The promise of noise cancelling headphones can seem like a magic bullet when it comes to protecting the hearing of employees that work around loud noises. That is, however, until you start to think about the health and safety risks that come with looking after a workforce unable to hear you or each other.
Industrial noise suppression headsets are different from standard noise reduction muffs as well as active noise cancelling headphones, the latter of which are often used on public transportation or within offices when you want to cancel out background noise and listen to music.
The effects of exposure to a loud work environment within your workplace shouldn’t be underestimated. Loud noises can cause a range of negative effects, both physical and psychological, making excessive noise an important safety concern.
Can workers protect their hearing and stay alert to workplace hazards? Yes, they can, with the proper hearing protection equipment, safety training and situational-awareness.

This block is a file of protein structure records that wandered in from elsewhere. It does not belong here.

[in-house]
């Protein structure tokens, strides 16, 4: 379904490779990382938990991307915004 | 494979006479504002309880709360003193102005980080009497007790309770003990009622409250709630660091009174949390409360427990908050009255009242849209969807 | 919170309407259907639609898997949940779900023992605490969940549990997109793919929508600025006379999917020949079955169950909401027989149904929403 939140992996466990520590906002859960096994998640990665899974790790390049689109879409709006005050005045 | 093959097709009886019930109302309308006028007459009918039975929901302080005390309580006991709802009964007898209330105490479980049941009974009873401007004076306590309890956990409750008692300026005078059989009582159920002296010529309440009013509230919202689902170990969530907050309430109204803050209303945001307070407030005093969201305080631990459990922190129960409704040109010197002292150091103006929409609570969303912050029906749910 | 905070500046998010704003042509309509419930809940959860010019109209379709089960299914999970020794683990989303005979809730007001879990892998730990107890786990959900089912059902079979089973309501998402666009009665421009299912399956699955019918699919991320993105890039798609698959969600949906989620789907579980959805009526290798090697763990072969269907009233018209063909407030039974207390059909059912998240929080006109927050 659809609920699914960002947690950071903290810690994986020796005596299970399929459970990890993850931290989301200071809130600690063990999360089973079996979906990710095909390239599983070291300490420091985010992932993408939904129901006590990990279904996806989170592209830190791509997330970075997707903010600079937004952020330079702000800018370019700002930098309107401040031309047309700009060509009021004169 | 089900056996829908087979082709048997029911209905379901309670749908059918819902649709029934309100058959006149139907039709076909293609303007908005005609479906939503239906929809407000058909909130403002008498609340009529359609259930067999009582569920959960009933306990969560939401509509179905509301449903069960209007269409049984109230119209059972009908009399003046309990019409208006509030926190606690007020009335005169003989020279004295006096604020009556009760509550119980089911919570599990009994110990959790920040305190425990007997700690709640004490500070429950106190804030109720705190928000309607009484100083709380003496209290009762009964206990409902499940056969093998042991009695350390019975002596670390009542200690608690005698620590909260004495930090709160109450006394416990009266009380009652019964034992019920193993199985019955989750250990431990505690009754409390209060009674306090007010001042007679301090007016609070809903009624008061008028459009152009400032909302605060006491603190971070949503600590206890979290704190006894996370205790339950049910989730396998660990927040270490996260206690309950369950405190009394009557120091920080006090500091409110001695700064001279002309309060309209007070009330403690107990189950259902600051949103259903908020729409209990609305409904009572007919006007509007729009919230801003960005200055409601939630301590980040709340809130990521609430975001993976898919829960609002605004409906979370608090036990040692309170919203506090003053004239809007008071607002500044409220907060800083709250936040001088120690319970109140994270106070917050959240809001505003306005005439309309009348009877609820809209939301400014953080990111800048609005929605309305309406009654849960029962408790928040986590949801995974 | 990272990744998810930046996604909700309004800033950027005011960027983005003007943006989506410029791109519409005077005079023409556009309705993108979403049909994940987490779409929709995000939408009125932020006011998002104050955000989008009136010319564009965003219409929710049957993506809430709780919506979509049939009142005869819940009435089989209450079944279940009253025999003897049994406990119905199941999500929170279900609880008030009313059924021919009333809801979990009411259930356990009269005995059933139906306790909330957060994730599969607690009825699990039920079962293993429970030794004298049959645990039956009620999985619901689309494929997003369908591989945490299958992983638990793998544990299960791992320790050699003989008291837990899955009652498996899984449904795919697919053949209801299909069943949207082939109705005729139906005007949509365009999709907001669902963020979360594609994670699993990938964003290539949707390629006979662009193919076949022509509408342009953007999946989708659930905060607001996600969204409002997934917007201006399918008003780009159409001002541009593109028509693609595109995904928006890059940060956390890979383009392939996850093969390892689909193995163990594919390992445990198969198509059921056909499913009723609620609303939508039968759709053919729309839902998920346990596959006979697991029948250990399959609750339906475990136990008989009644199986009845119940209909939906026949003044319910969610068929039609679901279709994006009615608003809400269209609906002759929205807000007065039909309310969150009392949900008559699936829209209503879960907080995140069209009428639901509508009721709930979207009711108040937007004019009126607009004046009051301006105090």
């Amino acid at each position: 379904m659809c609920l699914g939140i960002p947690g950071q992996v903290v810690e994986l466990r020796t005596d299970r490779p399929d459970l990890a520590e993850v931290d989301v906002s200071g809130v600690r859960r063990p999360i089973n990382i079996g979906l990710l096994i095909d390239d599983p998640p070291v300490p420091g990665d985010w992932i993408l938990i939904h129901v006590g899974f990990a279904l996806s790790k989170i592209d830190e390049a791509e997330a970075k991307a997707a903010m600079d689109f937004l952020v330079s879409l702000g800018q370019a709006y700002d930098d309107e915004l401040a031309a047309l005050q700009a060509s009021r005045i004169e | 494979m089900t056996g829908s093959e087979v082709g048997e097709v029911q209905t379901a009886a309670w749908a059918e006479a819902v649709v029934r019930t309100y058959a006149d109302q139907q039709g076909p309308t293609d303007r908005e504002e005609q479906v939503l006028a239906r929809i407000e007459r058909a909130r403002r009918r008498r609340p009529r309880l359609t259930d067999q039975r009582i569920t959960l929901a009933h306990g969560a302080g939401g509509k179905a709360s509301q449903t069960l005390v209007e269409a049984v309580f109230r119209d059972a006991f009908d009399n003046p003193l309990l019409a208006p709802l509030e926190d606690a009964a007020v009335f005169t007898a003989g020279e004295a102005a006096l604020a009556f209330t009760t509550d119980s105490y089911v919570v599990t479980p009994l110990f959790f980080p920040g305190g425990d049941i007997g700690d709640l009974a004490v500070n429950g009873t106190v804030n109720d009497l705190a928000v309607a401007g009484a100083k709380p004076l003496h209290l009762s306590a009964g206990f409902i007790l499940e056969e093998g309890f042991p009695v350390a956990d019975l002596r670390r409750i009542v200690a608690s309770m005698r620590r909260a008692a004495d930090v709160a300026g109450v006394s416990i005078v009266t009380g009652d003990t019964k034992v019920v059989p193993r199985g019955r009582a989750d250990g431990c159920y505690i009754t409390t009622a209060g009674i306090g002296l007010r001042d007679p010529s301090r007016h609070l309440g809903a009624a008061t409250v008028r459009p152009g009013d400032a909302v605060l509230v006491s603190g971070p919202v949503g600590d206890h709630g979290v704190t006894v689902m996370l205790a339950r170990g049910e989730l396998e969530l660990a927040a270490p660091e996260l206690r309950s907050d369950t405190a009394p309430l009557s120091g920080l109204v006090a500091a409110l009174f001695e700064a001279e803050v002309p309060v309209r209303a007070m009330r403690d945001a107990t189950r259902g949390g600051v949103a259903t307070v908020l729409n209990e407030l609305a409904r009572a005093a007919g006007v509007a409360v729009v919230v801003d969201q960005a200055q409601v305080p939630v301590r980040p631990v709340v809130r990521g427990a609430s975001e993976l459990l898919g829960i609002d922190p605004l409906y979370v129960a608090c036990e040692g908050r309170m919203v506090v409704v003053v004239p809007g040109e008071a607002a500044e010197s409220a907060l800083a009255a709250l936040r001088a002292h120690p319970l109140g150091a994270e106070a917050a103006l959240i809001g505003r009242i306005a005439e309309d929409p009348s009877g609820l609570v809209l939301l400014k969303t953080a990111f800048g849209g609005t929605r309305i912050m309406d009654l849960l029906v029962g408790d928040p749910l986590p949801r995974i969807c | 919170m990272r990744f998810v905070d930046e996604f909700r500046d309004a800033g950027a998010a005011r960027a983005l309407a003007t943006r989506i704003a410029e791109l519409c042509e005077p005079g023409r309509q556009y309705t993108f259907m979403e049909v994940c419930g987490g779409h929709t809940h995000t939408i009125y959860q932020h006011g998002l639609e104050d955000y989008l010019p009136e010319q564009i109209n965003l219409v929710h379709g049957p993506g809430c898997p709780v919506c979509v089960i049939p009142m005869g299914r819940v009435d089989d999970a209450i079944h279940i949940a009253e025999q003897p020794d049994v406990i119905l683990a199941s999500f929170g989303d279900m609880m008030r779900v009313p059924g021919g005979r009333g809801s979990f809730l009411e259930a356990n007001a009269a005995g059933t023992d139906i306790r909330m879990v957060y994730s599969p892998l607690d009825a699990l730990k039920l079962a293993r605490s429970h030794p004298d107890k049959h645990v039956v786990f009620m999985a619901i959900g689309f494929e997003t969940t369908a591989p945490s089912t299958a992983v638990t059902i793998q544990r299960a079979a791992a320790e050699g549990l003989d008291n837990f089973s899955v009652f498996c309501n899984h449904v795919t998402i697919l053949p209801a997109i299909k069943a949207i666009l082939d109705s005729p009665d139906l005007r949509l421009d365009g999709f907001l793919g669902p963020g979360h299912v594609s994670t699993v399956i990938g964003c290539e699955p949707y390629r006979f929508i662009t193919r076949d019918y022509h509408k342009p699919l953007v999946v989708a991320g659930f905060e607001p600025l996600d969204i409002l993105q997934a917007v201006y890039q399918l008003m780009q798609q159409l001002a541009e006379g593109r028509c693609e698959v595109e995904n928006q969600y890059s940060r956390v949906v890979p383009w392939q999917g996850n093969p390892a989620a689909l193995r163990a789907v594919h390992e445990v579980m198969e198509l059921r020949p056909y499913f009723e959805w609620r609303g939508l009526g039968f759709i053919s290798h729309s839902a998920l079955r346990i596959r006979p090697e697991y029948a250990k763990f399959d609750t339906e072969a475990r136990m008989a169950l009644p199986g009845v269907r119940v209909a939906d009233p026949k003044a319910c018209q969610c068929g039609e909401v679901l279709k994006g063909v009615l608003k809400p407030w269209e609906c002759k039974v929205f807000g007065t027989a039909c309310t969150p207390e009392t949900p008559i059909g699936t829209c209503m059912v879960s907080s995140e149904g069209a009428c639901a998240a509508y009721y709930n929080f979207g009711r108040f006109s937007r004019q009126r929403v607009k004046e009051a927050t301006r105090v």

Pilots, soldiers, and police officers know how important situational awareness is to their survival on the job. But from a general health and safety perspective, it has a more universal application One Occupational Safety online piece describes it this way:
"(S)ituational awareness means being aware of the surrounding conditions in your immediate work area and recognizing and dealing with unsafe work conditions before they become an issue…"
The past ten years have presented some drastic changes within the 2-way industry. The advancement of digital radio portfolios such as Motorola’s MotoTRBO, Kenwood’s NexEdge, and other DMR vendors have given additional value to radio users in commercial and industrial organizations. These integrated solutions and applications for voice and data while increasing capacity and providing digital clarity.
In addition to these benefits, the past months have shown an increased movement towards safety compliance and awareness within 2-way radio vendors and accessory partners like Sensear.
Workplace hearing protection programs typically focus on individuals with normal hearing. But what about workers who already suffer from some level of hearing loss? Even in quiet environments, workers with hearing loss face a number of challenges, including difficulty communicating with colleagues and problems with differentiating important sounds above background noises.